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#### find_the_fun

##### Active member

- Feb 1, 2012

- 166

\(\displaystyle \frac{dy}{dx} = e^{3x+2y}\)

Break up \(\displaystyle e^{3x+2y} = e^{3x}e^{2y}\) Move x's and y's to their own side of the equation.

\(\displaystyle \frac{1}{e^{2y}} dy = e^{3x} dx\)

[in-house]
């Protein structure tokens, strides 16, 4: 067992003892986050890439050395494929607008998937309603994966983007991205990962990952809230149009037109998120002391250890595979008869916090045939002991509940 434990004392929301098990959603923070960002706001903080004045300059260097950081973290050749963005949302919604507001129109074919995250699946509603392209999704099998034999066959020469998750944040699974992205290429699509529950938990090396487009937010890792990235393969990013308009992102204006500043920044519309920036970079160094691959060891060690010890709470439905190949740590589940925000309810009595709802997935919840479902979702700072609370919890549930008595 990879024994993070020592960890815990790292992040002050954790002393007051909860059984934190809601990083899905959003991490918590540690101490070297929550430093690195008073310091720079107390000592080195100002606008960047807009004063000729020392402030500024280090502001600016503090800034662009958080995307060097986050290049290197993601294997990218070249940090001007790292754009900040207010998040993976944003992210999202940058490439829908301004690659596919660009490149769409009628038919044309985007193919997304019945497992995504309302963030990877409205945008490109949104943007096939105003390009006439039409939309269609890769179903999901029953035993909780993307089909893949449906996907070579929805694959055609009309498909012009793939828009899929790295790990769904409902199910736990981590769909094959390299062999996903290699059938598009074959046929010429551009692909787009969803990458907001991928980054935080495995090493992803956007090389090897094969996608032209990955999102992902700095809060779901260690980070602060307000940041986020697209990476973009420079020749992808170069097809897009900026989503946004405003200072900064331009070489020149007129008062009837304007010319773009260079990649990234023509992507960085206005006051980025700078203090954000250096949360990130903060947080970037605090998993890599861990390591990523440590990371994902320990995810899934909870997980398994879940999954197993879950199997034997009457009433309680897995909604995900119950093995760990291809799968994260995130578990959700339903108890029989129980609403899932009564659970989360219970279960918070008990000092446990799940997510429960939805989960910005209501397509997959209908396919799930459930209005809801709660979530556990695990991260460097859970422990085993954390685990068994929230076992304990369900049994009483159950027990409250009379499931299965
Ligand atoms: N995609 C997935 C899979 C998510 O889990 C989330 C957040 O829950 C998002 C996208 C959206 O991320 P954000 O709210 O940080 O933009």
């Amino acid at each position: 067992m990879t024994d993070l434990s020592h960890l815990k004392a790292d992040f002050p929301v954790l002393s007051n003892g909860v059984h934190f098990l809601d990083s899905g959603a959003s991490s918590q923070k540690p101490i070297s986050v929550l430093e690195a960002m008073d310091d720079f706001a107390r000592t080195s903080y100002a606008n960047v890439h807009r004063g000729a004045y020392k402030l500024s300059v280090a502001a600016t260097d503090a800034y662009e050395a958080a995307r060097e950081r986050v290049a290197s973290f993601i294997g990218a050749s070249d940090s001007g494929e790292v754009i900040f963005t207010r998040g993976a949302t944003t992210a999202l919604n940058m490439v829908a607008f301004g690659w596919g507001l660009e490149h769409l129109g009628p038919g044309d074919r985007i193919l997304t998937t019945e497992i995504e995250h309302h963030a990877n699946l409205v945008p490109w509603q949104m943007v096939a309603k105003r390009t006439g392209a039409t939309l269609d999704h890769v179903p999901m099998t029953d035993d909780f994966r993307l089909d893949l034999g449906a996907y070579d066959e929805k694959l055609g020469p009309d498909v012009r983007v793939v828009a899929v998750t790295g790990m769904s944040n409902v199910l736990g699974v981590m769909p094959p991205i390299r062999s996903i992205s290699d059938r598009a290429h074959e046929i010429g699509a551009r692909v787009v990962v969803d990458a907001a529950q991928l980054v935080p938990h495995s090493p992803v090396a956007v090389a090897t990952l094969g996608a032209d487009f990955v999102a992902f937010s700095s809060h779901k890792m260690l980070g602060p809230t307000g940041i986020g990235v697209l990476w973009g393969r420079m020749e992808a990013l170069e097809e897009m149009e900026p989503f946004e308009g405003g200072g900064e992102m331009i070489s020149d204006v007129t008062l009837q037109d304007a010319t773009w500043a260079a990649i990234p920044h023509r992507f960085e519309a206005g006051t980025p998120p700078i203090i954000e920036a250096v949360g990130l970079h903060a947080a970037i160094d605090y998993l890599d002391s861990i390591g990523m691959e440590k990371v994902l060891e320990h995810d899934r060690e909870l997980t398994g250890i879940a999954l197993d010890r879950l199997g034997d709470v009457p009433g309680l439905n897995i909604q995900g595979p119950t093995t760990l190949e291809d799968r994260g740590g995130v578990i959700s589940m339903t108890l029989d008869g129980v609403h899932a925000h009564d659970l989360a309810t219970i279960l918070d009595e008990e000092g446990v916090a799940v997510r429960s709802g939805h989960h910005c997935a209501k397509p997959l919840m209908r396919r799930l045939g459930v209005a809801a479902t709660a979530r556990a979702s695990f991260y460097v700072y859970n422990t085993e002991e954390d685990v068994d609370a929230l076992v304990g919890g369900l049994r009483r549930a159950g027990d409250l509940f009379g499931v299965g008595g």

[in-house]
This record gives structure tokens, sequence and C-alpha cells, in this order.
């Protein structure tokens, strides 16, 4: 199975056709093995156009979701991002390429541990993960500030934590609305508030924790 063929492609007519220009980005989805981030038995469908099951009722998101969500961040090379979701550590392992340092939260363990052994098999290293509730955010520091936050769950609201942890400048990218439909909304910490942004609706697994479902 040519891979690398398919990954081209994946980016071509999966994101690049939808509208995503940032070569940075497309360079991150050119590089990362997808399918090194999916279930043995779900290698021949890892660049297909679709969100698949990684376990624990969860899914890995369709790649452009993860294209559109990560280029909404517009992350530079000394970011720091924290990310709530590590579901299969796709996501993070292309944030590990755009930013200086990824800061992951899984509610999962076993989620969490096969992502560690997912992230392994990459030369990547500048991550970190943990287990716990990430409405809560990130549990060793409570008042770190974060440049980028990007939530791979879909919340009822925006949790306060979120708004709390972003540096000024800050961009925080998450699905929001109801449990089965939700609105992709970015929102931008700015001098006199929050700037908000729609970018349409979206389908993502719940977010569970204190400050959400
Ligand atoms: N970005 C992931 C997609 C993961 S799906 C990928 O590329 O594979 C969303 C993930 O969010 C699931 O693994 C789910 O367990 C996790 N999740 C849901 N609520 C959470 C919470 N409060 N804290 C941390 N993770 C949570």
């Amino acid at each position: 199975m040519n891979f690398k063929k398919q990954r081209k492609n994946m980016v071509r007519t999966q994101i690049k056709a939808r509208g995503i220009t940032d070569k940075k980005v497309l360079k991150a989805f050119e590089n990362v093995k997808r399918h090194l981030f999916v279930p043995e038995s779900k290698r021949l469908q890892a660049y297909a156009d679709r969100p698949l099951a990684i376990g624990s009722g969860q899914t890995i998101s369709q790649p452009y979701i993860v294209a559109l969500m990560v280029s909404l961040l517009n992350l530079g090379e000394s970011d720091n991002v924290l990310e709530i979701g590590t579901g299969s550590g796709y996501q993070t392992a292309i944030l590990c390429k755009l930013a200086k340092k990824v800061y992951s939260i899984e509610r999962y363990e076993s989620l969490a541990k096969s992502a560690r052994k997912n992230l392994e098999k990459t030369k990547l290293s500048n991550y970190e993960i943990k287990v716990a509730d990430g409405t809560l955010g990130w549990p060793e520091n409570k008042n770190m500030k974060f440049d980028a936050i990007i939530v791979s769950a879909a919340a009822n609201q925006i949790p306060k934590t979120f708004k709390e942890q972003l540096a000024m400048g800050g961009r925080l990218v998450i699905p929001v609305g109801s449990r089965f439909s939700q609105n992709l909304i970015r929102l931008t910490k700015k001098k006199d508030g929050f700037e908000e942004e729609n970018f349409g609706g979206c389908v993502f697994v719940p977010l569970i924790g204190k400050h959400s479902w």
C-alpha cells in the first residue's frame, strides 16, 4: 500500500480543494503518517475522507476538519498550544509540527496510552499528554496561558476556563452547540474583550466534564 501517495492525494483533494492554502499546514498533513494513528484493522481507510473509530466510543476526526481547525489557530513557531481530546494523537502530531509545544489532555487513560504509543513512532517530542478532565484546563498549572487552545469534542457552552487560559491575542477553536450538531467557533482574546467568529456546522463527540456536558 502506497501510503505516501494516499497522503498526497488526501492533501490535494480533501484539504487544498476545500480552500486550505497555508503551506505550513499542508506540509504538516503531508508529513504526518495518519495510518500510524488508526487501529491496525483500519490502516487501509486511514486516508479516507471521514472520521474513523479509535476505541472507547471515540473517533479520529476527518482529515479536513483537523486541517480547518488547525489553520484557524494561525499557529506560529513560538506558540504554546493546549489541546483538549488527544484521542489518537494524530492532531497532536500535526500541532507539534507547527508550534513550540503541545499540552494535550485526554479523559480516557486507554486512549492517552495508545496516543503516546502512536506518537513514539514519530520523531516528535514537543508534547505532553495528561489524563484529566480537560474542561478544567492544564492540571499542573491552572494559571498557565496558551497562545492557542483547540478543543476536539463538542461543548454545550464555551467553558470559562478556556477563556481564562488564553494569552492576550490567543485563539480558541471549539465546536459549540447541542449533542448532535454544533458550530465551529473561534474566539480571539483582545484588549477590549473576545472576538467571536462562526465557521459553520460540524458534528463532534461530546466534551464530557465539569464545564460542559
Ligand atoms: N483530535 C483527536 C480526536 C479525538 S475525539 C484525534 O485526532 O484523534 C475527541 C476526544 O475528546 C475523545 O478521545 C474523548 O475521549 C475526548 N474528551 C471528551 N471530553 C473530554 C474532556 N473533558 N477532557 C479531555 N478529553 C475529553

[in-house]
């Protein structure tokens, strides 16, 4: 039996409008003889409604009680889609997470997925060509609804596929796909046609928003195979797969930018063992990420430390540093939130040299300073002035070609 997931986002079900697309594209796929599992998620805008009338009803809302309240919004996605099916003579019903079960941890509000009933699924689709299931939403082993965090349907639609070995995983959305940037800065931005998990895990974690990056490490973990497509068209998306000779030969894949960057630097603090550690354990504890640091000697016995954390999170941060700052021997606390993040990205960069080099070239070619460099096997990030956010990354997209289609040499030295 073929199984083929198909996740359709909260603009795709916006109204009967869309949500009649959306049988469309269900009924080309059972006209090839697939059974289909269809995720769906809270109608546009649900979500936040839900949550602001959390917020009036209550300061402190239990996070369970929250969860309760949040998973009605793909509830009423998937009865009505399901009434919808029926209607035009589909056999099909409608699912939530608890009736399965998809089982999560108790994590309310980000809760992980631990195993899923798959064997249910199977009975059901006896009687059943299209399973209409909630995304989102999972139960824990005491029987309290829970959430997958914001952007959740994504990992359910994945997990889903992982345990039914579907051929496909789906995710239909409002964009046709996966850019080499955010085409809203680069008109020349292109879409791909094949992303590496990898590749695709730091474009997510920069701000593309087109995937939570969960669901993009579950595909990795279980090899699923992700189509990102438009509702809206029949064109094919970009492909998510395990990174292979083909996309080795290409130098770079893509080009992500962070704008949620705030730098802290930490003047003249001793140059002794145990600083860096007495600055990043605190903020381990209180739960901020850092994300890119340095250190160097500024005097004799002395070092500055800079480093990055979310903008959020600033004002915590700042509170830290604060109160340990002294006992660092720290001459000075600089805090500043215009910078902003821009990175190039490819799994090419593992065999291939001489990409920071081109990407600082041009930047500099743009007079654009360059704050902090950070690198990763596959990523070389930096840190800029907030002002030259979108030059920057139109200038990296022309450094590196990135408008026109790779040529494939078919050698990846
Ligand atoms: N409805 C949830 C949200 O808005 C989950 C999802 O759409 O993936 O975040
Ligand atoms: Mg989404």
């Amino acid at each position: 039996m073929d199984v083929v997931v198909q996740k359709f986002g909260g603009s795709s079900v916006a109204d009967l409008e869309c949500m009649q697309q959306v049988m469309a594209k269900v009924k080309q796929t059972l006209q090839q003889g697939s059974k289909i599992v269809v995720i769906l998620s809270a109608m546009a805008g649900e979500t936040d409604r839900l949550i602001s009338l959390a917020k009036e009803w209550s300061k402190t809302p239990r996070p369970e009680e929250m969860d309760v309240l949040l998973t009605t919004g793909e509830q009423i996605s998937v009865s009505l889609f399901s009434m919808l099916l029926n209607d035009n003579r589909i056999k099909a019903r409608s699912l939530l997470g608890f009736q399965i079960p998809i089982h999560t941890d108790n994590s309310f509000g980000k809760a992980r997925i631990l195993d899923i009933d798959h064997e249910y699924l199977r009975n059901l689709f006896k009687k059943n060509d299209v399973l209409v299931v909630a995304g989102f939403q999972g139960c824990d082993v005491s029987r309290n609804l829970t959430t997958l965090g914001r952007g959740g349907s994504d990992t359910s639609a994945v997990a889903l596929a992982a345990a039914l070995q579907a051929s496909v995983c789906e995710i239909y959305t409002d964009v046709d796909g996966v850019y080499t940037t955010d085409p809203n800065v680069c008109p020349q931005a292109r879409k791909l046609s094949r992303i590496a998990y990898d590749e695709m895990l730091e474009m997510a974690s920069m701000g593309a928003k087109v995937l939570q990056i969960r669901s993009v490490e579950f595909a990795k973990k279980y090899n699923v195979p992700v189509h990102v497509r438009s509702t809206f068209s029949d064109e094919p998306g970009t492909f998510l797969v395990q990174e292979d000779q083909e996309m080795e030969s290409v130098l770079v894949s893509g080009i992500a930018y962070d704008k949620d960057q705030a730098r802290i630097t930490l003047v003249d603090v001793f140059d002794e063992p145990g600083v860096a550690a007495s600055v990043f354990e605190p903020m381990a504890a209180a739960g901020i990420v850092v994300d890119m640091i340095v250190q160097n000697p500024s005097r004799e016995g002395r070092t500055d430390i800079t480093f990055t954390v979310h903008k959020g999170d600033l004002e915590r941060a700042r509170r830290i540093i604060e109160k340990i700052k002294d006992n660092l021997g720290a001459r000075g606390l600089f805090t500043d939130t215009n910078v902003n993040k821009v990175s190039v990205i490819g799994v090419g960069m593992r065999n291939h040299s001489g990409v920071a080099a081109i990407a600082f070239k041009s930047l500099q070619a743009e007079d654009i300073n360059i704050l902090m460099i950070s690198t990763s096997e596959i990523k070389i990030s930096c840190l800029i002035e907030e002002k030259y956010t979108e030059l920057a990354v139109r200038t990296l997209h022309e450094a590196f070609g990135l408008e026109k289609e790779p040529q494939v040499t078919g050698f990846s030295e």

Integrate both sides of the equation to get \(\displaystyle \frac{-e^{2y}}{2x}=\frac{e^{3x}}{3}+C\)

I don't know how to isolate the y; I don't know how to get it down from the exponent.